Musings on Moving

This article first appeared in the Homeschool Journey newsletter, March 2005

Usually each month I write a longish article on some topic
which strikes my fancy, often accompanied by a practical list of ideas and tips
following on from the main article. This month, however, I am taking a pause,
taking stock and simply sharing a bit with you all about the big change in our
life. And then I’d like to give you all some updates on All Things

(By the way – several people have mentioned finding our
name difficult to pronounce. Put the emphasis on the second syllable – ChrisTOFFerus – then it shouldn’t be too

So… the big change is that we’re moving! On March 21st
we’ll be driving 4 hours south of where we are now and pulling up to our nice
new home in the little town of Viroqua. It’s still in Wisconsin, so we will
continue to try to understand what exactly being a ‘cheese-head’ entails
[Non-US readers: sorry – this is a reference to the nickname for people from
Wisconsin, a state which produces more cheese than any other – or at least used
to.] but it’s a USDA zone further up on the scale so I will be able to plan a
garden with such delights as buddleia and philadelphus which won’t grow up here
in Zone 3.

Gardening will now be limited to flowers and herbs (and a
bit of hot competition with our new next door neighbor, one of the local
Waldorf school’s kindergarten teachers, who, by all accounts and by the signs
of a great many interesting plants poking out of the snow, is a keen gardener!)
as we will, for the first time in many years, be in town. The days of horses, potato crops, chopping
wood and hauling water from the pump are over. Viroqua is smack in the middle
of one of the largest concentrations of biodynamic and organic farms in the US,
so we’ll be spoiled for choice for wonderful vegetables, raw milk and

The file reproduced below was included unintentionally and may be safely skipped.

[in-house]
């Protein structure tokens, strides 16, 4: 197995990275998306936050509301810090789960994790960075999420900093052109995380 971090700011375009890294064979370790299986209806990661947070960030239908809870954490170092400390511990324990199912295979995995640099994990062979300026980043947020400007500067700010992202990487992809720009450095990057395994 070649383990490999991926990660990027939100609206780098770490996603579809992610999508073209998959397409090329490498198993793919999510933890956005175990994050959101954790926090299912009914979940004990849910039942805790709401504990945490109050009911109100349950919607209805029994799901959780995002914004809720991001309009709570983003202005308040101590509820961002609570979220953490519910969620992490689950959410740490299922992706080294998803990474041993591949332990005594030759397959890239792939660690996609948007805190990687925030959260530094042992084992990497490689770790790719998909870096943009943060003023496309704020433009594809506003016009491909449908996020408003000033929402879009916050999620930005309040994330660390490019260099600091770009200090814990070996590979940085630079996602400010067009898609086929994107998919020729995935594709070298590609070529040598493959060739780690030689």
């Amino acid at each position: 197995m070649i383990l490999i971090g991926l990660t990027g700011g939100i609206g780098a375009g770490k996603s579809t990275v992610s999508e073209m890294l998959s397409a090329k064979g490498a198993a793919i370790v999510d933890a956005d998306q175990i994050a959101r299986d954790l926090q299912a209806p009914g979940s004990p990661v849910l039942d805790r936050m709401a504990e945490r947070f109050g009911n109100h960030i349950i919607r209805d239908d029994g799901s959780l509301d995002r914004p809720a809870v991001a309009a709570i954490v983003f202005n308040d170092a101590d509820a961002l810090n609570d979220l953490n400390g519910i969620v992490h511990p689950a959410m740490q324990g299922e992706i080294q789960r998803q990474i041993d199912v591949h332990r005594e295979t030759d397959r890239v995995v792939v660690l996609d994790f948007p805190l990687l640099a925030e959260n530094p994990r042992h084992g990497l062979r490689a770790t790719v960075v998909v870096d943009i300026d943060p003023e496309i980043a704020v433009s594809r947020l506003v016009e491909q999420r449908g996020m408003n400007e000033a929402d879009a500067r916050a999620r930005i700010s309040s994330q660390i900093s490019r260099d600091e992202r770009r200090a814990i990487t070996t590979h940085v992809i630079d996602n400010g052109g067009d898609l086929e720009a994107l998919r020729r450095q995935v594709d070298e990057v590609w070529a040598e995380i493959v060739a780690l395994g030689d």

pasture-raised meat, not to mention Amish maple syrup, honey and fruit!

This change was a possibility for a number of years – my
husband Paul and I had had frequent “should we stay or should we go” type
conversations. Last October, as some of you know, our dairy goats were all
killed by our neighbors’ dogs (I had just driven back from the airport where
I’d flown in from Boulder, CO where I’d given some workshops at one of Rahima
Baldwin’s conferences – it was 1
am and the
barn lights were on so I knew something was up). And this was our opportunity:
either we would replace the goats and thus commit to staying or not get new
animals and so open up the possibility of going.

There are many factors which played into this decision:
two major ones are called Daniel and Gabriel, our 13 and 11 year old sons.
Daniel has become, as he’s grown, more and more interested in people – in
politics, in philosophy, in different religions – and his interests were fast
outgrowing our rural lifestyle and the isolation of living in a town where we
had few friends.

Daniel clearly needs more friends, more opportunities for
socialization – especially since his best friend moved away last year. The myth
of socialization is no myth for us – we are seriously isolated despite a number
of attempts to get involved in things, including local homeschool groups (where